Numerous studies in Europe and in the US found that while the four-day work week was popular with employees in general, it appealed to women in particular, as it allowed them more time to spend with their very young children, family, and gave them time to pursue other commitments and personal interests.  

Although the idea of cutting the work week to four days is not a new one, more companies are experimenting with this as a result of the pandemic.  Berlin-based Awin, which has 100 employees in the US and 1,000 worldwide, found that employees who returned to work after a longer weekend were more productive, said CEO Adam Ross.  Deloitte, KPMG, and Unilever are among the many other firms that tried and got good results from this.

AI To The Rescue

Many of those companies who already have or are seriously considering implementing this policy have been able to do so in large part because of advances in technology that make it possible for employees to do more work in less time.

“Artificial Intelligence will significantly disrupt every aspect of every industry in every country including how and when we work,” reports Change Recruitment Group. “Within the near future, we’re likely to seen an increase in remote and more flexible work schedules like the four-day work week.”

Despite all of the advantages it offers, the four-day work week will never become adopted universally.  It’s impossible for it to be implemented in medical care and pharmaceuticals, in emergency services like police and fire departments, on Wall Street, and in newspapers and other news channels.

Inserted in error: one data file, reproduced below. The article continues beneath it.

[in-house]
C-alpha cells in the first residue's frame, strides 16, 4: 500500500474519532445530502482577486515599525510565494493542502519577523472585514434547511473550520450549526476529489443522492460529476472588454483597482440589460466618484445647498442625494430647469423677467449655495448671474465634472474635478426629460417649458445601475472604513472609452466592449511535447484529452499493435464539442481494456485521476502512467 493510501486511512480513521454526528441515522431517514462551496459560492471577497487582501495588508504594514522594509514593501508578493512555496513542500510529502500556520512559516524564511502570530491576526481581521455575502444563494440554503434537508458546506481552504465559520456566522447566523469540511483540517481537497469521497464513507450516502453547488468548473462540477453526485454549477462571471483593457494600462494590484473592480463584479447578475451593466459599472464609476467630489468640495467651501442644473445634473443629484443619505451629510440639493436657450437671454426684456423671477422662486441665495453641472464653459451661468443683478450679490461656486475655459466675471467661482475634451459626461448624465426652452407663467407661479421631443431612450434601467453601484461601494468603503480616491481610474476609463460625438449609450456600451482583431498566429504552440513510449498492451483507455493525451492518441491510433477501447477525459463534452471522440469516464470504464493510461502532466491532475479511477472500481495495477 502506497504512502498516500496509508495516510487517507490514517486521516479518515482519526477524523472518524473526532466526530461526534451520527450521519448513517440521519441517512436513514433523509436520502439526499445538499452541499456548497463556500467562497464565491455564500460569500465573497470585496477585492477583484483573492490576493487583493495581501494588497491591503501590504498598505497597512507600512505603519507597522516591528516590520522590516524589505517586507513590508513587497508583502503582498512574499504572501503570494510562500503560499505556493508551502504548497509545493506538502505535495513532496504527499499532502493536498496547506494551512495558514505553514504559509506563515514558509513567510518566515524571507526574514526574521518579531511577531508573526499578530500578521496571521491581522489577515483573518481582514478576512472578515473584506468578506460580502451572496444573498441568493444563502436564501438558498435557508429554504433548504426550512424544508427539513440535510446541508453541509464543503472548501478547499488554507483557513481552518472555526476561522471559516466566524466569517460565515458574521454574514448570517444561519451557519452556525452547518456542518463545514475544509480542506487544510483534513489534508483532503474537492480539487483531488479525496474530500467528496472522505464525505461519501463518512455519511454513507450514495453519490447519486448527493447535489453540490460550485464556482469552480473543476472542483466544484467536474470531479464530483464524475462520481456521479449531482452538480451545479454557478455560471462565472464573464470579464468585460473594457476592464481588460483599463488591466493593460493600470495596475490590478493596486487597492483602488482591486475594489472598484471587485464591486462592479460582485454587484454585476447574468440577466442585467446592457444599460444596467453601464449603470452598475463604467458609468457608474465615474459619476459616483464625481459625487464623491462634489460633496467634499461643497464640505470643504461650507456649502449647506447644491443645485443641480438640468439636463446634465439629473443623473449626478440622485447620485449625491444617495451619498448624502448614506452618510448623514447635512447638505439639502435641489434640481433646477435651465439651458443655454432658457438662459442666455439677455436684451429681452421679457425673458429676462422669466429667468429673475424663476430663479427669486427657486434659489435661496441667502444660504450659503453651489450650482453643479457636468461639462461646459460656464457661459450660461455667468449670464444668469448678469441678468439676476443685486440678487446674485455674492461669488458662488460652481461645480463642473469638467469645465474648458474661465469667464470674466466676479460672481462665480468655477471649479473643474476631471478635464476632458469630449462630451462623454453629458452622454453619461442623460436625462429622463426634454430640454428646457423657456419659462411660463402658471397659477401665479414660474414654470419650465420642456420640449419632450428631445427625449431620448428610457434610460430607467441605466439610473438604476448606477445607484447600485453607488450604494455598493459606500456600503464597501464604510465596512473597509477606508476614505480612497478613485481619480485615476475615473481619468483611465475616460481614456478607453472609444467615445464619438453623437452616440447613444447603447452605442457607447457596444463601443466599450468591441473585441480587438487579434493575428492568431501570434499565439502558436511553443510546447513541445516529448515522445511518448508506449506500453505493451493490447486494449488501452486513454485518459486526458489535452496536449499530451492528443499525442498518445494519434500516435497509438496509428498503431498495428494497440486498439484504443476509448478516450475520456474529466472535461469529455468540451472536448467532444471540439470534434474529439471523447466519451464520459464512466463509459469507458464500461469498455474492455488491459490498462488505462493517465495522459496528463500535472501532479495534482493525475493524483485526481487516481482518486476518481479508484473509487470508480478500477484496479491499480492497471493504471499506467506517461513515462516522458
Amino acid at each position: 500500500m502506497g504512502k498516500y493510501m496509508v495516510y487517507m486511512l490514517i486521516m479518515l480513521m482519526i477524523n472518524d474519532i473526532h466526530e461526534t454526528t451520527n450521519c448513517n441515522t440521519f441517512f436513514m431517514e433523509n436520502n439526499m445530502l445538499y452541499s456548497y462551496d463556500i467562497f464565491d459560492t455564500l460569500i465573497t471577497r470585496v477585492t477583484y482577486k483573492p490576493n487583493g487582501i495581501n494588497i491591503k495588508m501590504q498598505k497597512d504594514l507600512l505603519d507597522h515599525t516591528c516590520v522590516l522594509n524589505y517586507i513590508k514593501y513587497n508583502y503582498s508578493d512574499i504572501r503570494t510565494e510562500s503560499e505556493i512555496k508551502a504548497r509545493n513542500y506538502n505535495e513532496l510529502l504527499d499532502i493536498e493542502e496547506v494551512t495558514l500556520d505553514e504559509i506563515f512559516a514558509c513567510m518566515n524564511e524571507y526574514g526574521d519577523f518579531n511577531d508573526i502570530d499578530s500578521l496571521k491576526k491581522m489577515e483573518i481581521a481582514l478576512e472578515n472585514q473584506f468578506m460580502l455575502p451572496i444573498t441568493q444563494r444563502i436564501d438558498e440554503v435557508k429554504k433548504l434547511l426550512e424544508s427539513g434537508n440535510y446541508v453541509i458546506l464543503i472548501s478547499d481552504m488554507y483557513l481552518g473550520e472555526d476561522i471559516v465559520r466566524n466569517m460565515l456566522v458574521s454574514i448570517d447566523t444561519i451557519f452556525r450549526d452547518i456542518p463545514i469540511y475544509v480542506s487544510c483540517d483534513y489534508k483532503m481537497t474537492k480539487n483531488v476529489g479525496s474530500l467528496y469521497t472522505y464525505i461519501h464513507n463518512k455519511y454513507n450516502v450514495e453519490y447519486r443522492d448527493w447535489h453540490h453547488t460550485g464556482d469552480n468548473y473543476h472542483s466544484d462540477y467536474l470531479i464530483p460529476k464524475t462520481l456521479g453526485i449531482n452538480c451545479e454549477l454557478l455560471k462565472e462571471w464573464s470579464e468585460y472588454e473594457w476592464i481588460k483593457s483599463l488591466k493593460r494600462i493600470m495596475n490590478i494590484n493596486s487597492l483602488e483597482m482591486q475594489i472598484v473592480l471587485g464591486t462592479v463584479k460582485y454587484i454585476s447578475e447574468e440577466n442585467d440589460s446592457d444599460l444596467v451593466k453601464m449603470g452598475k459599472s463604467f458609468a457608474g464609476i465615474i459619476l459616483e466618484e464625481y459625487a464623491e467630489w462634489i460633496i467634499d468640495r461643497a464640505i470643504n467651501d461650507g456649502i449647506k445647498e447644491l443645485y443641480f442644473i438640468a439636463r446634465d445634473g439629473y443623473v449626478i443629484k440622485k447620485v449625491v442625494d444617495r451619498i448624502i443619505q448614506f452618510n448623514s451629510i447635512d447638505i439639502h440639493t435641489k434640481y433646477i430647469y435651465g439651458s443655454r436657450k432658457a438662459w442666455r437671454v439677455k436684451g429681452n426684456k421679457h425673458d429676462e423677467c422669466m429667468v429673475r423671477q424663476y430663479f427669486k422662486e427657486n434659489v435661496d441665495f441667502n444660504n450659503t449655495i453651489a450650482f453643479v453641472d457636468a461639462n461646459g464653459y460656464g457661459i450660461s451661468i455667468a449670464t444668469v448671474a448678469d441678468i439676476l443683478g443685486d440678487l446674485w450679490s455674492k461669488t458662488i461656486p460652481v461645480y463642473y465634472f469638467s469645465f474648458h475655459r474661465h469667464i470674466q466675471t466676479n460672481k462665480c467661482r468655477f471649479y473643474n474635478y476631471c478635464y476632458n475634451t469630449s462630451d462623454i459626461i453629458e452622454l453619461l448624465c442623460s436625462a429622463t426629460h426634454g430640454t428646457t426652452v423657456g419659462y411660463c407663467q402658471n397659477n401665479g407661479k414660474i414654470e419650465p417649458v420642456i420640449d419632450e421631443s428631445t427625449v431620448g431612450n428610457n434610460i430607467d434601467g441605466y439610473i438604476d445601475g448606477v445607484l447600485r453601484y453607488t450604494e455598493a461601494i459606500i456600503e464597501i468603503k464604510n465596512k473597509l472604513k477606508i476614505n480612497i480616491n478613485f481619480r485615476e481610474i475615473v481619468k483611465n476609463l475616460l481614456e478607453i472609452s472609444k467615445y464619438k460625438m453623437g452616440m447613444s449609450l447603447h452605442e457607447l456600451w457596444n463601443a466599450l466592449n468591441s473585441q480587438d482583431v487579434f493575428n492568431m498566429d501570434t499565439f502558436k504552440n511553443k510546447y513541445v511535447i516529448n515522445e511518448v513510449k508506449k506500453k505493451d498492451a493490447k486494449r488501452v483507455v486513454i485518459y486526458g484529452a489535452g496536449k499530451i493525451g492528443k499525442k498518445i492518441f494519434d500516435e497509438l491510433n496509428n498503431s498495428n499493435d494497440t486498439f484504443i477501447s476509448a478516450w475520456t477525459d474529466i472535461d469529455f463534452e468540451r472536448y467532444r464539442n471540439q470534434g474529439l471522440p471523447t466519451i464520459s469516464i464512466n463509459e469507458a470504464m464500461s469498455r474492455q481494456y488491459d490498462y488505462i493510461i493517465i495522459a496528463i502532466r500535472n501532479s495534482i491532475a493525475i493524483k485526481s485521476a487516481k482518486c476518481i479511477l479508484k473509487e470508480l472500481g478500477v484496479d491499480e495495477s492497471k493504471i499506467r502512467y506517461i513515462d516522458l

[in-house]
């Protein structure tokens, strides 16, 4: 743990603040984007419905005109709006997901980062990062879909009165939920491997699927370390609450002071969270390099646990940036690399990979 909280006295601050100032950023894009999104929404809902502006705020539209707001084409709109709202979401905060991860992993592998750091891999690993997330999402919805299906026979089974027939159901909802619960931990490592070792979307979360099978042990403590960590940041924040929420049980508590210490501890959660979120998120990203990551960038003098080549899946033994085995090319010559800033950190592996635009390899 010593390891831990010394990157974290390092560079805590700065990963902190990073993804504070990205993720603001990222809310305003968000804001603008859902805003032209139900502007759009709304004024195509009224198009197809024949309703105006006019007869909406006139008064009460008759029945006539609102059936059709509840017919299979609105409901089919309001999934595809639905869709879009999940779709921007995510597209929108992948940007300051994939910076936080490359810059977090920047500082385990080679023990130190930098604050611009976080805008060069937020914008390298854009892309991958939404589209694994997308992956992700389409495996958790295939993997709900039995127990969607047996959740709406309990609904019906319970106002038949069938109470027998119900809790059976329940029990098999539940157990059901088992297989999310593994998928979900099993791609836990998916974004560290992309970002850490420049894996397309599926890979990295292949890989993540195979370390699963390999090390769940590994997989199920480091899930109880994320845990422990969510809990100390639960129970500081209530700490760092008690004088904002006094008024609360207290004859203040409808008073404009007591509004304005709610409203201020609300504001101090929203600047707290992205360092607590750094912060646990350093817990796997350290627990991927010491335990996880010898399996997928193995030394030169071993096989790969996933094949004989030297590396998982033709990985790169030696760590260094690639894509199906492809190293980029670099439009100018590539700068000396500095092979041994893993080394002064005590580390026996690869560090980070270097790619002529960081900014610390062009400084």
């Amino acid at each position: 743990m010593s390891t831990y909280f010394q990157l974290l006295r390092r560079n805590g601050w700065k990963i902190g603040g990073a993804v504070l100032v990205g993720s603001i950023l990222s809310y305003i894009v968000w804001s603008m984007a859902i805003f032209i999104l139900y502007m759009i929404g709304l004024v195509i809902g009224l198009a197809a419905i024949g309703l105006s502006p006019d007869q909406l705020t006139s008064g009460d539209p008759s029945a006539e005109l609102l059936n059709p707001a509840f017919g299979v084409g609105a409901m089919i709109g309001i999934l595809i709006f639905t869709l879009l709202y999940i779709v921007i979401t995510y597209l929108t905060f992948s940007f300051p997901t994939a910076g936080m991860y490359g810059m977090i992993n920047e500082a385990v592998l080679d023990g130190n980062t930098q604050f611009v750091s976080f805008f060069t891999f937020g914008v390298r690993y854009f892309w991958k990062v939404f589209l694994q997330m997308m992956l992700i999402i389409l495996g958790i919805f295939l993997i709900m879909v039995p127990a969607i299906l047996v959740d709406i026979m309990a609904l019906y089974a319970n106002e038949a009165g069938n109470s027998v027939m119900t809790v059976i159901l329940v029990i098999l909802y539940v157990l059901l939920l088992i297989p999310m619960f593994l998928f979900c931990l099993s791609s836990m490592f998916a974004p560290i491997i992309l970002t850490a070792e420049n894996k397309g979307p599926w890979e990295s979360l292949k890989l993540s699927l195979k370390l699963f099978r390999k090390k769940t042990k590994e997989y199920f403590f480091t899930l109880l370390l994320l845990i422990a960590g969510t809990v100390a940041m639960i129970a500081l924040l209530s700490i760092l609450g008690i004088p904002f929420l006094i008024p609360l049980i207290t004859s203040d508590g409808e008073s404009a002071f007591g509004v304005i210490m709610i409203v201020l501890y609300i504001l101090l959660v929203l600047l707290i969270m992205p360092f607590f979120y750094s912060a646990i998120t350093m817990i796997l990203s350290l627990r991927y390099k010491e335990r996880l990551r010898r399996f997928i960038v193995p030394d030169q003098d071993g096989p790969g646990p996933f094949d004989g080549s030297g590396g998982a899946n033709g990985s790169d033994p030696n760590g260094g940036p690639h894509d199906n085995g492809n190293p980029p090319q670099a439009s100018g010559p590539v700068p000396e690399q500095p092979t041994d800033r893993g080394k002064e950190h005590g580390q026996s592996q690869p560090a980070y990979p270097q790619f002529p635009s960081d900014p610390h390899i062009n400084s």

The idea also needs tweaking, as there are some kinks that need to be ironed out.  One of those is poor customer satisfaction; in some cases, customers complained that they were unable to access the services they needed, since offices were closed on Fridays; delays in shipping important parts were a related problem.  But over time, improvements in AI and related technologies likely could resolve these and other difficulties. 

If the four-day work week sounds like an extreme idea, it’s not.  In the late 1800s, the US Government estimated that the typical work week of full-time employees in manufacturing plants averaged 100 hours.  Although it didn’t happen overnight, the work week declined to five days, and so did hours worked each day. By the mid-1900s, manufacturing employees worked “only” 40 hours a week.  Reducing the hours worked still further is evolutionary, not revolutionary.  

While a great many employees would be pleased to find their work week has been cut to four days, there certainly is something they are wishing for even more: winning a huge lottery prize and not having to work at all.

Sources: www.americansforabetteramerica.com;  www.changerecruitmentgroup.com; www.chron.com; www.digiday.com; www.30hourjobs.com 

Gerald Harris is a financial and feature writer. Gerald can be reached at This email address is being protected from spambots. You need JavaScript enabled to view it.